D. The disturbance is not better explained by the symptoms of another mental disorder (e.g., excessive worries, as in generalized anxiety disorder; preoccupation with appearance, as in body dysmorphic disorder; difficulty discarding or parting with possessions, as in hoarding disorder; hair pulling, as in trichotillomania [hair-pulling disorder]; skin picking, as in excoriation [skin-picking] disorder; stereotypies, as in stereotypic movement disorder; ritualized eating behavior, as in eating disorders; preoccupation with substances or gambling, as in substance-related and addictive disorders; preoccupation with having an illness, as in illness anxiety disorder; sexual urges or fantasies, as in paraphilic disorders; impulses, as in disruptive, impulse-control, and conduct disorders; guilty ruminations, as in major depressive disorder; thought insertion or delusional preoccupations, as in schizophrenia spectrum and other psychotic disorders; or repetitive patterns of behavior, as in autism spectrum disorder).
Specify if:
With good or fair insight: The individual recognizes that obsessive-compulsive disorder beliefs are definitely or probably not true or that they may or may not be true.
With poor insight: The individual thinks obsessive-compulsive disorder beliefs are probably true.
With absent insight/delusional beliefs: The individual is completely convinced that obsessive-compulsive disorder beliefs are true.
Specify if:
Tic-related: The individual has a current or past history of a tic disorder. (?Tourettes)
A. Preoccupation with one or more perceived defects or flaws in physical appearance that are not observable or appear slight to others.
B. At some point during the course of the disorder, the individual has performed repetitive behaviors (e.g., mirror checking, excessive grooming, skin picking, reassurance seeking) or mental acts (e.g., comparing his or her appearance with that of others) in response to the appearance concerns.
C. The preoccupation causes clinically significant distress or impairment in social, occupational, or other important areas of functioning.
D. The appearance preoccupation is not better explained by concerns with body fat or weight in an individual whose symptoms meet diagnostic criteria for an eating disorder.

Specify if:
With muscle dysmorphia: The individual is preoccupied with the idea that his or her body build is too small or insufficiently muscular. This specifier is used even if the individual is preoccupied with other body areas, which is often the case.
Specify if:
Indicate degree of insight regarding body dysmorphic disorder beliefs (e.g., "I look ugly" or "I look deformed").
With good or fair insight: The individual recognizes that the body dysmorphic disorder beliefs are definitely or probably not true or that they may or may not be true.
With poor insight: The individual thinks that the body dysmorphic disorder beliefs are probably true.
With absent insight/delusional beliefs: The individual is completely convinced that the body dysmorphic disorder beliefs are true.
When a person is overwhelmed by terror and helplessness, "the whole apparatus for concerted coordinated and purposeful activity is smashed (Herman)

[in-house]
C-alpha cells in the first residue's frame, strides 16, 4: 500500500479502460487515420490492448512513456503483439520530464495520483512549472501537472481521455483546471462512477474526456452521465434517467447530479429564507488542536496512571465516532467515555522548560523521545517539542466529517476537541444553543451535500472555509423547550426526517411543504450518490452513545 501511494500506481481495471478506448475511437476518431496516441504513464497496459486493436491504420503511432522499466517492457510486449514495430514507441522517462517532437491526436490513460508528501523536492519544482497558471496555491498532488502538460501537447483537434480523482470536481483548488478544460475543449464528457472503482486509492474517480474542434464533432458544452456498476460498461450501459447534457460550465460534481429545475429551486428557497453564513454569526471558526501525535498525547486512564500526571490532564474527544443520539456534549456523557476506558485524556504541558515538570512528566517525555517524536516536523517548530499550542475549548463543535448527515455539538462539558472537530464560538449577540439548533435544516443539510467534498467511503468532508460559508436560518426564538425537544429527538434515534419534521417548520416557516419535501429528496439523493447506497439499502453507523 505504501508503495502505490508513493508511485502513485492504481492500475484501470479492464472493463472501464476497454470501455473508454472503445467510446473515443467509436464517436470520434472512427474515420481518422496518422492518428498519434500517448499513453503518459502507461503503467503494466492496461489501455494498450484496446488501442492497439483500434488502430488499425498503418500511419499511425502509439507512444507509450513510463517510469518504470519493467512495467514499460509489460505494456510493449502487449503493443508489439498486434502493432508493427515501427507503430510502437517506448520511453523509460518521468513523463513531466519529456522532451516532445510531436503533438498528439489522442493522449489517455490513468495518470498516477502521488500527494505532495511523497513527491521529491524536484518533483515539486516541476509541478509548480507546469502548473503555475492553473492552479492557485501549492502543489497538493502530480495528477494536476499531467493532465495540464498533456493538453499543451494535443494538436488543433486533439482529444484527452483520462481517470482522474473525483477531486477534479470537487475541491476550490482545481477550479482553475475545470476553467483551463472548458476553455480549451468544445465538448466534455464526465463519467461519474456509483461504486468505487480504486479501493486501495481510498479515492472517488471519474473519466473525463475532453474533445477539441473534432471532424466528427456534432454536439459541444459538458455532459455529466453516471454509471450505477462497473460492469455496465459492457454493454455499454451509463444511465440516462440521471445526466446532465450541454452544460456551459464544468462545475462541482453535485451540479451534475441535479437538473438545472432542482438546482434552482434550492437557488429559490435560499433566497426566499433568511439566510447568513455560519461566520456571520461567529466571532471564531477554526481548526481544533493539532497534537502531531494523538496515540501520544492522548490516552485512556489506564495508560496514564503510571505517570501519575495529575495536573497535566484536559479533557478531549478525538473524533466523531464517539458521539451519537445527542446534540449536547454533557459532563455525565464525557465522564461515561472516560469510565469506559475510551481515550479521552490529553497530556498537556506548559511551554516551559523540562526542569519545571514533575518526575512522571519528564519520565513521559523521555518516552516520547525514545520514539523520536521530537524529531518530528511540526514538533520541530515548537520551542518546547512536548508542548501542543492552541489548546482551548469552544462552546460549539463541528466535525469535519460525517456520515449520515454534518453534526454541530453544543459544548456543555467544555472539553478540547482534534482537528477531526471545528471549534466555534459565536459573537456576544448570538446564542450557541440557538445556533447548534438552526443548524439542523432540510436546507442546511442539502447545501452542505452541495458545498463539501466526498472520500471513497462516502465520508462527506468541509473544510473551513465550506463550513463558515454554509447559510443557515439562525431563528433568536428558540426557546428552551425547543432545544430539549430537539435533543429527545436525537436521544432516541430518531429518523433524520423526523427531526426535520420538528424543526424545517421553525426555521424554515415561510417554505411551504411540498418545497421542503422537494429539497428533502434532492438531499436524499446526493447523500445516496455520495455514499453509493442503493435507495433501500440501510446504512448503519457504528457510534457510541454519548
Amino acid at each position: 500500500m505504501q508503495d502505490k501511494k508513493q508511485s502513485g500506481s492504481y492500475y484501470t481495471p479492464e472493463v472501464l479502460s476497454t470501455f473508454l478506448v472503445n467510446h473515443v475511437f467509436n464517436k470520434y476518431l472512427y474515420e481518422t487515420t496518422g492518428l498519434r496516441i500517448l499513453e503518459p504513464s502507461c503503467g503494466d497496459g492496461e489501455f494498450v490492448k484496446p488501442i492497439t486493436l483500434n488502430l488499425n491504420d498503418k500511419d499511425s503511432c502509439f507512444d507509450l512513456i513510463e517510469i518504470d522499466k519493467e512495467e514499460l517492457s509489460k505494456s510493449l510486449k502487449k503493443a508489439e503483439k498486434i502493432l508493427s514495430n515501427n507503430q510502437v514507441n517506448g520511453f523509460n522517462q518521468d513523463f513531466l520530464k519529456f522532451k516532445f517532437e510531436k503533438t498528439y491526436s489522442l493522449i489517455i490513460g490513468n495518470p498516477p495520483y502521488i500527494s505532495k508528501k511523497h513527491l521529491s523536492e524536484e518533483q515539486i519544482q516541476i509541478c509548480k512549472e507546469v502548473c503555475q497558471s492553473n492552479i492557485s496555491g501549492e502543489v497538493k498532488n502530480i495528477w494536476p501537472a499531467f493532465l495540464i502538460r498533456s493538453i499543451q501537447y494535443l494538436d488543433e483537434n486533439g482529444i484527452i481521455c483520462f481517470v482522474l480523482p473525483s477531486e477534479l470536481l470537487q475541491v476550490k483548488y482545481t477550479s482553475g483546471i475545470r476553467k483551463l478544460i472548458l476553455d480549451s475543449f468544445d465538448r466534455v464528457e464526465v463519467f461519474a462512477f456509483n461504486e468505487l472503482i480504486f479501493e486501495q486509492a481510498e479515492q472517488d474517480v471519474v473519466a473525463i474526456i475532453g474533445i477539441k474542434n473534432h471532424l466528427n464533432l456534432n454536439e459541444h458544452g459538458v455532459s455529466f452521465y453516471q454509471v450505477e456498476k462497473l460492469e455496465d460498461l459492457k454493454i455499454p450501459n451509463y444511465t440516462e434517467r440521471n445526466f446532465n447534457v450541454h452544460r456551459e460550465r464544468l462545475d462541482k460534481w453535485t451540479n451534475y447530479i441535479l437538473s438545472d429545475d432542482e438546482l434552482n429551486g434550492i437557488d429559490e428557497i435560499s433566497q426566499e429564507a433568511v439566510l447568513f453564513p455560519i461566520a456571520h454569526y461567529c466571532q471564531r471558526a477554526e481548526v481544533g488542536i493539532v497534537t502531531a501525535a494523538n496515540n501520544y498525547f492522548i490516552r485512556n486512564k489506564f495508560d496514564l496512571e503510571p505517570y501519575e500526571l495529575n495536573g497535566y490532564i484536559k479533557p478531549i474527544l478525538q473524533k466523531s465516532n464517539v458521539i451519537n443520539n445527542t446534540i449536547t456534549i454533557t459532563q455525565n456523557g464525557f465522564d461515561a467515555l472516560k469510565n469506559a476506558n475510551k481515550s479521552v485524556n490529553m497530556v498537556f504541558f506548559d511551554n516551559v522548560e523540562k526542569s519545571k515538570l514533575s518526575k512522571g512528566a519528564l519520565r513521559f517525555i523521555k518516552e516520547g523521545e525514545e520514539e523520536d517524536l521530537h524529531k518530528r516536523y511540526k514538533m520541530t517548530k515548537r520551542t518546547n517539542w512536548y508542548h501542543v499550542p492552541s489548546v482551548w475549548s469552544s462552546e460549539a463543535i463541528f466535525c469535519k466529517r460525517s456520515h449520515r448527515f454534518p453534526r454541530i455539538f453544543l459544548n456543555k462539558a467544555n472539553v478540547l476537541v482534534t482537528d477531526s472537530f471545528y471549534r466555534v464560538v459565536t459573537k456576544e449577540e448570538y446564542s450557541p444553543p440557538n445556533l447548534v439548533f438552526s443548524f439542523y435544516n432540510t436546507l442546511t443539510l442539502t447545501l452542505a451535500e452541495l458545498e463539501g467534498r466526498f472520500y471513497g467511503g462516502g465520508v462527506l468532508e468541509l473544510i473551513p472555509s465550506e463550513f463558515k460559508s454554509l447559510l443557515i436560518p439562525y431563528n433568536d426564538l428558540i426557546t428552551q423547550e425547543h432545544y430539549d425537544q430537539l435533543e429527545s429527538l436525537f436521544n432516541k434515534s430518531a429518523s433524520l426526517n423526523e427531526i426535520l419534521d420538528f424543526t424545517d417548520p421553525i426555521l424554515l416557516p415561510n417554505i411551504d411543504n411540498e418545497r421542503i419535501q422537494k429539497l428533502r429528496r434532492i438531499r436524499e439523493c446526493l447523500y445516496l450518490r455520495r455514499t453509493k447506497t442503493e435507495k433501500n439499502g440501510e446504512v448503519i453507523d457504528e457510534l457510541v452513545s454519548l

Three main categories:

Hyperarousal:
• Overwhelmed by stimuli - not able to filter out dangerous stimuli from the merely annoying.
• Body remains on high alert - autonomic nervous system is in chronic arousal; sympathetic nervous system is in chronic stimulation. Body has no resting phase, either awake or asleep.
• Startle easily, respond to daily events as dangerous, become explosive quickly, are easily irritated, and remain in a state of hypervigilance.

Intrusion:
• Memory of trauma encoded abnormally - intrudes into waking memory and sleep involuntarily and repetitively.
• Safe environments feel dangerous scared to encounter a reminder of the trauma.
• Feel impelled to re-create the trauma, consciously or unconsciously; attempt to integrate this into lives.
• Re-enactments appear involuntary - "fixated on the trauma" (Freud) even though want to move on with lives.
• Interferes with normal course of development - continues long after the experience.
• Experiences the event as if it were happening in the present.
• Nightmares "often include fragments of the event in exact form" - quality of immediacy.
• Encoded as indelible image/vivid sensation - can only be re-enacted in behaviour, rather than verbal narrative.
• Live in tension between compulsively re-enacting the event and at the same time trying to avoid re-living it.

Constriction of self:
• Shutting down of self/alteration in sate of consciousness.
• Numbing, trance, or dissociation
• Changes in perception - event is happening to someone else;
• Alteration of time sense - events are happening in slow motion;
• Changes in self-defence system - actions are replaced by detached calm and 'voluntary surrender'.
• Protect victim against conscious experience of unbearable pain - pain held in body and mind split off from consciousness.
• Symptoms - difficult to treat.
• Ensures trauma remains walled off from awareness - prevents integration.
• Restrictiveness often mistaken for characteristics of the personality- not the result of trauma.
• Cause an increase in magical and superstitious thinking - interferes with ability to plan for future - loss of self confidence and trust of oneself.
Note: The following criteria apply to adults, adolescents, and children older than 6 years. For children 6 years and younger, see corresponding criteria below.
A. Exposure to actual or threatened death, serious injury, or sexual violence in one (or more) of the following ways:
1. Directly experiencing the traumatic event(s).
2. Witnessing, in person, the event(s) as it occurred to others.